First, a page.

Eating in Aviemore
Aviemore is a great little town. It has a Tesco, and all the usual amenities you wold hope to find in a town. The train station is also on the high street. There are a few different places to eat. The chip shop, bars, hotels, and the golf club. The food was ok, but the service was not exactly speedy. We ate at various places during the week, but the best one we tried was La Taverna at the South end of the high street. Excellent service. All you can eat buffet with great Italian food. If you like your pizza, pasta and salad with big deserts, this is the place for you. You will need to book though.
The skiing on the Cairngorm Mountains
Getting to the Cairngorms
Cairngorm Mountain is a 15 minute drive from Aviemore. There is apparently a bus service that runs from the Aviemore train stationto the mountain, however local ski hire shop owners do not rate the reliability of the bus service.
There are several ski equipment hire shops in Aviemore. There is even one at the bottom of the mountain where you get the funicular railway from. All shops seem to provide good gear, and are very helpful in making sure you have the right gear.
The ski hire shop I used said that they could reserve ski passes as well. When I turned up, I found that this was not the case as the owners of the mountain had just that week stopped letting any ski hire shops from issuing ski passes. The ski hire shop did not bother to tell us this. This prevented us getting on the mountain that day. They did however agree to rearrange the days of our ski hire, but it was down to us to make sure that we could get the limited availability ski passes. Buyer beware!
Anyone can walk on the mountain, but if you want to use the funicular railway or ski tows, you will need to buy a ski pass for the day. Yes that’s right, they are only available on a daily basis when the weather conditions are unpredictable. This is the first challenge you will face. When I was there, due to the limited amount of snow, only 500 to 1000 passes were being sold each day, depending on how windy it was. If it was too windy, the Ptarmigan ski area was closed, and only 500 passes would be available.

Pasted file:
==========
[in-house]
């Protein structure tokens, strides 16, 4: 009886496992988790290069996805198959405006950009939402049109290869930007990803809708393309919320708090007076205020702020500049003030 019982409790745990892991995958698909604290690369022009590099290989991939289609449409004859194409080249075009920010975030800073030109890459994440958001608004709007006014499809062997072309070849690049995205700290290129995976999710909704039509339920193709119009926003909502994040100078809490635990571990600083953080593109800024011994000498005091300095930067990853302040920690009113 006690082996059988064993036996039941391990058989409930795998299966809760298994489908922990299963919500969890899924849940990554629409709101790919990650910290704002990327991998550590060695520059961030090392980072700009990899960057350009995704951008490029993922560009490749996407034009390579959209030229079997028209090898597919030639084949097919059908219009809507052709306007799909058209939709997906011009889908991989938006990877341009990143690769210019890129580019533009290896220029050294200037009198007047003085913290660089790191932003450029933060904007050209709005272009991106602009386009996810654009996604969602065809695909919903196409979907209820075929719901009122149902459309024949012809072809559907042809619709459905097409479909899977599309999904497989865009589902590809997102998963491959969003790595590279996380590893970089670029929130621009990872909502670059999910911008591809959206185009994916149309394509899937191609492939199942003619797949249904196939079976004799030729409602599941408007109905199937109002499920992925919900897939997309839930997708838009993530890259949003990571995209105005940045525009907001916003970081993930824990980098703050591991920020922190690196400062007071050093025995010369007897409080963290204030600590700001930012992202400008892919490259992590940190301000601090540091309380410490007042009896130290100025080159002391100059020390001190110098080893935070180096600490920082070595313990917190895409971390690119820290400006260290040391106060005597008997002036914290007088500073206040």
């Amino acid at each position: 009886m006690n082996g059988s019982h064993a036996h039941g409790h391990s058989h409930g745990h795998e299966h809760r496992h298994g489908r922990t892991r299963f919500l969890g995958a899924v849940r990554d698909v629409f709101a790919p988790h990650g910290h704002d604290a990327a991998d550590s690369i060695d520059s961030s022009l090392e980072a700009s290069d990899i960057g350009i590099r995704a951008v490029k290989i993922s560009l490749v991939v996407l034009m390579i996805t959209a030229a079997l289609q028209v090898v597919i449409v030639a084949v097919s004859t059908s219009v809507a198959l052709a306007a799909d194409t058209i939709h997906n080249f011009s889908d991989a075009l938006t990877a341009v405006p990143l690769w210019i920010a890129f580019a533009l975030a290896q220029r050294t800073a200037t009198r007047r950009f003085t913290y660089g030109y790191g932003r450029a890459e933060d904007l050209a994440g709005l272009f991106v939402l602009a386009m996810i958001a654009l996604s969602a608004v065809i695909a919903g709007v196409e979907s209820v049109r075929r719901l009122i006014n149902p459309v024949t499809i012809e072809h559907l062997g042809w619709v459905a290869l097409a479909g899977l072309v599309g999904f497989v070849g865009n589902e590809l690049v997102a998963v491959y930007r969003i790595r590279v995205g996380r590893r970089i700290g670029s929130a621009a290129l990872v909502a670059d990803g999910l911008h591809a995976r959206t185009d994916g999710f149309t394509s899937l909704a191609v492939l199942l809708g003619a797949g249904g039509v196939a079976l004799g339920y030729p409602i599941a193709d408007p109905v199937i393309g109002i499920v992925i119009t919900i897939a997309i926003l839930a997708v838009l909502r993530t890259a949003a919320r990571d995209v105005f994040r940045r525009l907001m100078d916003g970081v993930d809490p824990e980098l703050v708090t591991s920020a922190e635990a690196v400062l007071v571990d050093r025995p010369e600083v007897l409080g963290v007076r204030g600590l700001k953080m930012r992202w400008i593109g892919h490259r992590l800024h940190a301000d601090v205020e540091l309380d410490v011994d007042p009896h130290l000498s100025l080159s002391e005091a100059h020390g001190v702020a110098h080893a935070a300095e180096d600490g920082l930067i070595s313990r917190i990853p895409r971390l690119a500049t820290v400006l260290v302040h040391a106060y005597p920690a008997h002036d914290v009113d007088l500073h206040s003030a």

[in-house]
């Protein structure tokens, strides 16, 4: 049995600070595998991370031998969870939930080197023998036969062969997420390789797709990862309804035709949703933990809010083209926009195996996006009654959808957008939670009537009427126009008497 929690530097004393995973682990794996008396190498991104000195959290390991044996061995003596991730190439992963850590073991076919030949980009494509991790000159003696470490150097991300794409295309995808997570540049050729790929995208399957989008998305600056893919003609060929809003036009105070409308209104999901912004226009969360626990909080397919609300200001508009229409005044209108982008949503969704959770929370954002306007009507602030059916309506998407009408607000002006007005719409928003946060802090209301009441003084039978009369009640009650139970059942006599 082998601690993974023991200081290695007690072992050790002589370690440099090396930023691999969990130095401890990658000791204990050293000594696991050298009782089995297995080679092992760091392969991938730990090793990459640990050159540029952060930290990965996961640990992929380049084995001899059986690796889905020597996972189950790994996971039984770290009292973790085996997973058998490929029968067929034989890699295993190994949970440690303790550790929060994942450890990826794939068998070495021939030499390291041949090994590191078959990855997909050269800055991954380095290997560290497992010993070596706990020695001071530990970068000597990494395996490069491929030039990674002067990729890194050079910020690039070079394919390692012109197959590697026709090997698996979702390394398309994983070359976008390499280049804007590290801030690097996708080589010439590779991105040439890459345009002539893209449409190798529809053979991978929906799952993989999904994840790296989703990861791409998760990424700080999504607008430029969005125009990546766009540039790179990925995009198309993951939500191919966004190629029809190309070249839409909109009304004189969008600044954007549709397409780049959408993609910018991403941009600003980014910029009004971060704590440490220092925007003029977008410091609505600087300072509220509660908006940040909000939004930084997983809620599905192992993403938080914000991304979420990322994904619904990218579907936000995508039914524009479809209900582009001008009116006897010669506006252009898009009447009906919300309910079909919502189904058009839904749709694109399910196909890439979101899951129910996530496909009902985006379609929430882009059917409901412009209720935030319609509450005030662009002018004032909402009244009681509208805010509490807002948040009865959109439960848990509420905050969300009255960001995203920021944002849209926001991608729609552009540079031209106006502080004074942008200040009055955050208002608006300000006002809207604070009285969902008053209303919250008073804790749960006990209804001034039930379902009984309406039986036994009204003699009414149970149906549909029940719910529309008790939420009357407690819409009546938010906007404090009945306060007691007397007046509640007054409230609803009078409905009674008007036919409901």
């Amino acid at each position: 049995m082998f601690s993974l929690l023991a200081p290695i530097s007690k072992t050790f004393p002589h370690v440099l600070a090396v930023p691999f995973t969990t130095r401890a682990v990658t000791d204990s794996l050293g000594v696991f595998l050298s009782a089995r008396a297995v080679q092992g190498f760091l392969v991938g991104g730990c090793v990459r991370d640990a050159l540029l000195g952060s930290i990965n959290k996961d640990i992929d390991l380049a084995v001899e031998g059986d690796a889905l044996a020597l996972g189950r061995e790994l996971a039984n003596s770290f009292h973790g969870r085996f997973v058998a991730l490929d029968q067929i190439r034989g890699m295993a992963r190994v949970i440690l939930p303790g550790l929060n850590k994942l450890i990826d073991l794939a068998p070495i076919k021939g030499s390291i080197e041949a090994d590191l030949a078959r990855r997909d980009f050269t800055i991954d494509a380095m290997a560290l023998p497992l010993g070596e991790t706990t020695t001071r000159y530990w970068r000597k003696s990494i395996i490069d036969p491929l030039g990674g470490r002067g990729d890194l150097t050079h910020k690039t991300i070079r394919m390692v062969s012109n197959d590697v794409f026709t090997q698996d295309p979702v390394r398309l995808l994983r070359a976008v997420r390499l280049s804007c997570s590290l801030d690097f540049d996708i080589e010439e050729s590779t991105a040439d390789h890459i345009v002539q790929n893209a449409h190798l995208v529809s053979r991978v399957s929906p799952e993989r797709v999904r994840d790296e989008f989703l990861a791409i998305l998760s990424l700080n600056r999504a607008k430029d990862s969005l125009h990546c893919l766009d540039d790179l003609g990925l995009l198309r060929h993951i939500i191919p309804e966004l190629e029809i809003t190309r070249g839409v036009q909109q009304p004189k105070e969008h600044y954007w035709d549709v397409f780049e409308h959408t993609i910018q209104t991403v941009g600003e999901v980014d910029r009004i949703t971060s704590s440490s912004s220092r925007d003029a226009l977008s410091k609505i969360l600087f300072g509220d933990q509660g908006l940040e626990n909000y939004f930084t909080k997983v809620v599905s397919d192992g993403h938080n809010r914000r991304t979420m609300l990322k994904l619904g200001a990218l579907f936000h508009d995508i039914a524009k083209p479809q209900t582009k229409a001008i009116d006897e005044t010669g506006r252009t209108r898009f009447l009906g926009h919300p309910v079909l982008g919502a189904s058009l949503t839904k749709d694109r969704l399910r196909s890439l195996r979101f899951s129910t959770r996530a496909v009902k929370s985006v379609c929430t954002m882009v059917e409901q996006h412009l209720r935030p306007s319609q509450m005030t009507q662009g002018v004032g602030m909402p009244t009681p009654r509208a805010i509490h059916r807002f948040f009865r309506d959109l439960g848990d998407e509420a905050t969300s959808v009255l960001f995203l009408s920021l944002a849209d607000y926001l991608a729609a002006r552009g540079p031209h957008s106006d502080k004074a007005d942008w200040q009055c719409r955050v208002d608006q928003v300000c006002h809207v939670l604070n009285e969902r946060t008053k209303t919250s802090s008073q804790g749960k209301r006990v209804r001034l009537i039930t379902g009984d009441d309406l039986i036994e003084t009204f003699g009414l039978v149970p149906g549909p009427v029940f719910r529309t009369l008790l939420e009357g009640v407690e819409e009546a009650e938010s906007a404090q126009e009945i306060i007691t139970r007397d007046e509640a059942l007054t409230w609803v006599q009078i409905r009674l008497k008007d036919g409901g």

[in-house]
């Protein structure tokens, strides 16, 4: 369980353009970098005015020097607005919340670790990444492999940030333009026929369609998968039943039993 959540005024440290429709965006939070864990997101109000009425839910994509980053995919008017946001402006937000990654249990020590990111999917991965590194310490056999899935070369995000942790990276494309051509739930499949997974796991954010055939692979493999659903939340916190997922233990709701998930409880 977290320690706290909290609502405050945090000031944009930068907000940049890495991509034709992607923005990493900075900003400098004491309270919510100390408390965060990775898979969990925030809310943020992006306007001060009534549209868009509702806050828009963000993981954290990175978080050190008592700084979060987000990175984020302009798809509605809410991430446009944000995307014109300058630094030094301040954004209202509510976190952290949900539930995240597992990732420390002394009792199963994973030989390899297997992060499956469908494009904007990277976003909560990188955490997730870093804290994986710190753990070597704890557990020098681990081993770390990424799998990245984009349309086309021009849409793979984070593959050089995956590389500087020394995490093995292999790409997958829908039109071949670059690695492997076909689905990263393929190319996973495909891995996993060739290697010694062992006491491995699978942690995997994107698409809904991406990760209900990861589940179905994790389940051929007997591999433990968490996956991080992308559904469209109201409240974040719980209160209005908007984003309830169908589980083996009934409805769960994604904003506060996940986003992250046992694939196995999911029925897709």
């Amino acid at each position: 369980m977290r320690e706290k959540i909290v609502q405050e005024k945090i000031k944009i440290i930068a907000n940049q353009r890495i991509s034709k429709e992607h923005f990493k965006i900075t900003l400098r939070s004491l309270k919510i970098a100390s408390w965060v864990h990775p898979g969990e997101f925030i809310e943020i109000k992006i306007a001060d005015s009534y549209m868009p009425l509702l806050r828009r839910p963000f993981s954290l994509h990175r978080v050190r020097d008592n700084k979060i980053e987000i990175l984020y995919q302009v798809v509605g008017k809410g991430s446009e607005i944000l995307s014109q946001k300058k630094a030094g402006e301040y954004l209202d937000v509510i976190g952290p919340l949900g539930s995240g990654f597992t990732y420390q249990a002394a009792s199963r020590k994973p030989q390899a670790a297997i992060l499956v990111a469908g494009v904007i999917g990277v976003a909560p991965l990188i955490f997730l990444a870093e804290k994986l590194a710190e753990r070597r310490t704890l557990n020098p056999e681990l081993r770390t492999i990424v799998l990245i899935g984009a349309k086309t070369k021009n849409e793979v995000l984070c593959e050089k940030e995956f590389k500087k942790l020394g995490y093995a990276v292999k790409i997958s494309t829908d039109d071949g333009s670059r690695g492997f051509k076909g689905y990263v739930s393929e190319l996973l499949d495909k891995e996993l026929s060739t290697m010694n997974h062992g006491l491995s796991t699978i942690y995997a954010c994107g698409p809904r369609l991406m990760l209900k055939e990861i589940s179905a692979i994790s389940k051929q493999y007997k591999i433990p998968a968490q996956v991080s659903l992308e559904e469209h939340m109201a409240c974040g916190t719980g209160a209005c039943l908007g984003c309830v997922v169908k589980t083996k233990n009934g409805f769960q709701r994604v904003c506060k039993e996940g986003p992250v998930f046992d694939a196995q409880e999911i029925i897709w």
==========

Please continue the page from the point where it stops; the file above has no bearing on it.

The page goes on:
Since you could only buy snowsports passes for the day, you had to make sure that you were in the queue first thing in the morning. After working this out, I was up at 730 to get in the queue for 8am, then back to the hotel for a slap up breakfast before hitting the slopes. Good job too, as the passes had usually all been sold by 930. All you could hear in the hotel were conversations of guests who had not been able to get passes.
The skiing experience on the Cairngorms
The skiing experience included fog, strong winds that blew you back up the slopes, rain, rocks and unmarked pistes. You had to navigate using the piste map and the numbers on the side of the ski tows. It also included the opportunity to ski on snow in the UK, rainbows over lochs, and meeting some interesting people.
Skiing facilities on the Cairngorm mountain has not been done in the same way as in the rest of Europe. In France, the ski areas work with the natural environment. In Aviemore, the broken paling fences and scarred landscape from skiing seems at odds with the landscape. Lower down at the picnic area, piles of broken picnic tables and chairs litter the place giving an uncared for look. It seems like the people running the mountain are just in it for the money without caring about doing what’s best for the snowsports enthusiasts or the environment. However, Scotland does have challenging weather. The huts for the ski tow operators have to be anchored down with steel cables to prevent them from being blown away in the gales.
The mountain rescue teams were fantastic at Cairngorm. There were several accidents and the rescue teams worked quickly to get people down using the funicular railway.
- We got to ski on snow!
- No piste markings and fog made finding your way a bit of a challenge
- Poor snow and unpredictable weather took away some of the pleasure.
- Snow conditions not reliable.
- If there is snow, it is great for the convenience once you have worked out how to get on the mountain. Great if you live in the Midlands or further North.
- I would rather put up with the extra travelling and go abroad though, as there are bigger ski areas that are better looked after and more reliable snow conditions.